I had a distant relation that once said to my sister “Oh, you are so clever, you put water in the vase so people think your flowers are REAL!” Duh, they were fresh, dumbbell! I do not consider fake flowers to be flowers at all. I mean, do people put fake food (a la Japanese restaurant windows) on the buffet just to catch your eye? Continuing on the theme of floral arrangements that are simple, easy and economical (please see previous post on orchids), this one focuses on white roses en masse. The other night at the wholesale flower market I purchased about 40 dozen white roses from Baguio at P30-35 per dozen, also for use at the fundraiser I did for some friends. Sold in bundles of 2 dozen, the white roses are an amazingly reasonable P60-70 per bundle (they double in price near the Christmas and Valentines holidays). While they are “second-class” in the sense that they are not as perfect as the imported hybrid roses from Holland or South America, I think they look terrific when massed together. These roses are irregular, often with crooked stems but that is part of their charm. For most guests, they wouldn’t have the foggiest clue that these were “first class” or not… If you were used to taking a ferry to Cebu then a jet airplane seems like a step up, whether you are up front in first class or back in cattle (or kambing) class…
The key to these roses is to buy more than you need and throw out the icky ones. Get them fresh – delivery at the wholesale markets is between 9pm to 2am and you see massive styrofoam coolers being unloaded from trucks and their contents disgorged to the dealers. The roses that are packed with some ice will be of superior quality to the ones that are hot to the touch. Take the roses home and “condition” them before use. This is a really important step if you want the roses to last. To condition, fill a large pail with clean, cool water. If you have flower food, add it to the water, otherwise a drop or two of clorox will do (to keep bacterial growth at bay). Cut 2-3 inches off the bottom of the rose stems at a slanted angle and plunge the stems into the water. Ideally, the water should go up at least 2/3 of the stem or more. Store the roses in a cool area (or airconditioned room you are sleeping in BUT out of the air drafts) overnight or at least twelve hours. This gives the roses time to recover from their travel ordeal. The water will make their stems turgid (stiffer) and generally revive the whole flower.
Okay. To some simple arrangements. The arrangement in the first photo up top is a take on a Jeff Leatham arrangement. Leatham is a florist working at the Four Seasons George V in Paris and single-handedly wowed the prissy Parisian elite by putting out stunning after stunning public floral arrangements in simple glass vases. My version: take a tall clear glass vase and fill almost to the brim with clean, cool water. Then, strip the leaves and thorns off about 36-48 nice white roses and arrange them into a tight bouquet in in one hand. Then carefully balance the bouquet at an angle against the vase. It looks precarious but it really isn’t. The weight of the water in the vase almost always compensates for the odd angle of the flowers. I have done this dozens of times and never tipped a vase. Guests almost always notice the unusual treatment of such a usual flower. Total cost if you buy two bundles would be just P120-130 and about 20 minutes of preparation time. I have a rose stripper gadget that makes life simple, will feature it soon.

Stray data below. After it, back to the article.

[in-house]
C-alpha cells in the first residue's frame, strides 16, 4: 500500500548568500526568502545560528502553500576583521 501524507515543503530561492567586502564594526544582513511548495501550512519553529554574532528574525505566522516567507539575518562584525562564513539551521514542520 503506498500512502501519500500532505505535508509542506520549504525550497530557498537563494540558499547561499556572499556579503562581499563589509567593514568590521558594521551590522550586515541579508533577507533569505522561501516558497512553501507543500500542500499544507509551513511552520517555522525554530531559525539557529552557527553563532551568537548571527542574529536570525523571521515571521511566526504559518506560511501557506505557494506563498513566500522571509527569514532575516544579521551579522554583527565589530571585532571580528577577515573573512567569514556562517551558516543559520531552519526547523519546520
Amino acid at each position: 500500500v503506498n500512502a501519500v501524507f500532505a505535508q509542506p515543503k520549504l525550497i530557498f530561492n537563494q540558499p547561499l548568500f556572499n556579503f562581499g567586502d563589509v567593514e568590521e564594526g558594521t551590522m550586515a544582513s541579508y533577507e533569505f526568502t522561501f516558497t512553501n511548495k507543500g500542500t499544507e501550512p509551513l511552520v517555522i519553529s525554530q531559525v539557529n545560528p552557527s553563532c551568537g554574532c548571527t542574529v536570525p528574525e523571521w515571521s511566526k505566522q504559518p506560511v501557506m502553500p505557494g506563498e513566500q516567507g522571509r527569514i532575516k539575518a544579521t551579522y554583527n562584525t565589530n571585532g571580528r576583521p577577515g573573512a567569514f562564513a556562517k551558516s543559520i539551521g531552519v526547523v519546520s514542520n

Other easy arrangements include cutting off most of the rose stem and just floating the flower in large bowls or vases of water. Again, Leatham did this to the extreme by taking some of the most costly and enormous roses and just using the heads in huge displays in the lobby of the George V. It sounds like such a waste to cut the stems but the roses look terrific when treated this way. Pick only the nicest looking roses as they will be subject to close-up scrutiny. Finally, the third arrangement in the photo at right is a more usual stuff-the-roses-in-a-glass-vase arrangement. Nothing wrong, always classic and beautiful. And just in case you are rolling your eyes and thinking this man has completely lost his marbles, I have not. I have trained my staff inside and outside the house to do these arrangements rather well. At the recent fundraiser, my three assistants whipped out over 12 arrangements in less than an hour and a half, thorn stripping included. No excuses for the artificial flowers, please.